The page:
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Concerns Raised Over Flammable Material in Mac

Wednesday, August 22, 2018

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Details of the Glasgow School of Art’s 51 million-pound refurbishment are now under scrutiny amidst an investigation into a fire that ripped through the famous building in June—the second devastating blaze in four years.

What Happened

The blaze broke out in the 110-year-old Mackintosh building after 11 p.m. on June 15, with 120 firefighters and 20 engines on the scene. By the time crews arrived, flames had spread to the neighboring Campus nightclub and the O2 ABC music venue (one of the region’s most popular concert spots). No one was injured in the blaze.

The building, designed by Charles Rennie Mackintosh and considered to be an art nouveau grade A-listed masterpiece, also caught fire in 2014 when a projector overheated and ignited flammable gases from a foam canister that was being used for an art project, destroying about a third of the building, including its library.

The building was still undergoing a 35-million-pound renovation from that incident, led by contractor Kier Group, and was set to reopen next spring. Officials said there were no operational sprinklers at the site.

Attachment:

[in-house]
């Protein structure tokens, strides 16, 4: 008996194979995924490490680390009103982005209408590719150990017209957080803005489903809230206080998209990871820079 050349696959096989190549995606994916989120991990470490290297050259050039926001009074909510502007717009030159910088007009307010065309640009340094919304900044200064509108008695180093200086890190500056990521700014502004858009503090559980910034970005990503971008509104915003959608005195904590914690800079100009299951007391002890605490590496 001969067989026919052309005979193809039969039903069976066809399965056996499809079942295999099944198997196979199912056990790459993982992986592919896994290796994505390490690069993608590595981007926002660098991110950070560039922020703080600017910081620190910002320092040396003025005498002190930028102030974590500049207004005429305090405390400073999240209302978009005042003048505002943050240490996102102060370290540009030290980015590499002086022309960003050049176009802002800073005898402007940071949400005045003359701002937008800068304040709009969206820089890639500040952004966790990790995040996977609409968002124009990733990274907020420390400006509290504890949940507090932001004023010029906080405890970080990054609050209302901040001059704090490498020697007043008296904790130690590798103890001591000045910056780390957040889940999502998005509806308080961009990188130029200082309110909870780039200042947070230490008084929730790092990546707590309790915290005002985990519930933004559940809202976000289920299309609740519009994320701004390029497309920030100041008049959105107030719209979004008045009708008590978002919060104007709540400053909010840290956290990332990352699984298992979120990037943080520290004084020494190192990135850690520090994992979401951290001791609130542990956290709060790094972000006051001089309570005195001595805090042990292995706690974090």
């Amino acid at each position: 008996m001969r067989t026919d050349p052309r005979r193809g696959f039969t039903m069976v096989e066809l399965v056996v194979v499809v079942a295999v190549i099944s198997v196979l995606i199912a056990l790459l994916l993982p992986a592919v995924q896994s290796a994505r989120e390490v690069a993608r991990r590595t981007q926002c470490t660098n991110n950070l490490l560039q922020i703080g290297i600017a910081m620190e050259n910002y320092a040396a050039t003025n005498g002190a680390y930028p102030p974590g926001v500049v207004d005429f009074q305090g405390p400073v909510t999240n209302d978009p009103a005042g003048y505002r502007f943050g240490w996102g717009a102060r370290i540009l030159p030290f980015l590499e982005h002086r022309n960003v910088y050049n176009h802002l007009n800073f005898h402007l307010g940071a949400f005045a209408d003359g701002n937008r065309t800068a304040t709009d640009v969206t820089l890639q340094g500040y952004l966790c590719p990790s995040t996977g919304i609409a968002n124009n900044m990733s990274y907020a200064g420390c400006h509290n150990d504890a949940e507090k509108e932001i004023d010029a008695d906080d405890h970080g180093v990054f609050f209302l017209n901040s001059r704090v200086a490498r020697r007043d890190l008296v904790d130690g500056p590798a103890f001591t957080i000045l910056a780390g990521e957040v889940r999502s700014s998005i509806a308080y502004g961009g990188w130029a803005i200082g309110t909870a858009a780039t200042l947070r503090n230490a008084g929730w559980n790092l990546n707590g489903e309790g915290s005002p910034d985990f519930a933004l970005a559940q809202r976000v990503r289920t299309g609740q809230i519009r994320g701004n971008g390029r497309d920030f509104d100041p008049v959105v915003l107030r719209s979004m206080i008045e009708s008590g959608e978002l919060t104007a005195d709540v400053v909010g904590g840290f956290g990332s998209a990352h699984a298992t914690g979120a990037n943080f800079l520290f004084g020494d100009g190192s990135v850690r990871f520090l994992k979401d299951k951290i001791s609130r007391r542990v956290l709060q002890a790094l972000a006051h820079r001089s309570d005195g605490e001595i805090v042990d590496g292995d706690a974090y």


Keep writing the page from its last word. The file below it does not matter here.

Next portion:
Information Emerges

A description from the Page/Park architecture firm (which has not commented) that appeared in the RIBA Journal in March is now coming to the forefront as it details that PIR insulation (polyisocyanurate)—panels made of plastic foam held between two sheets of aluminum foil—were used in the roof of the Mackintosh building.

A planning application that was submitted to Glasgow City Council also shows that 165 mm PIR was specified in the roof.

Experts are now saying that, while that specification is compliant with building regulations in general, it should not have been the choice for a building that posed such a high risk, and was already damaged by fire.

“If you are looking only at energy efficiency within a fixed dimension, then PIR is a logical selection,” said fire expert Geoff Wilkinson in an interview with the Architects' Journal.

“However, when you are refurbishing a fire-damaged listed building, especially such a high-profile one as the Mac, you would expect an increased awareness of the need to prevent fire spread. Therefore, while it is likely that the use of PIR would have complied, it’s disappointing that more traditional non-combustible alternatives were not proposed, even if they would have resulted in a slightly worse thermal performance.”

The investigation into what started the fire is still ongoing, and what will happen to the site remains to be seen.

   

Tagged categories: EMEA (Europe, Middle East and Africa); Fire; Health and safety; Insulation; Maintenance + Renovation; Safety

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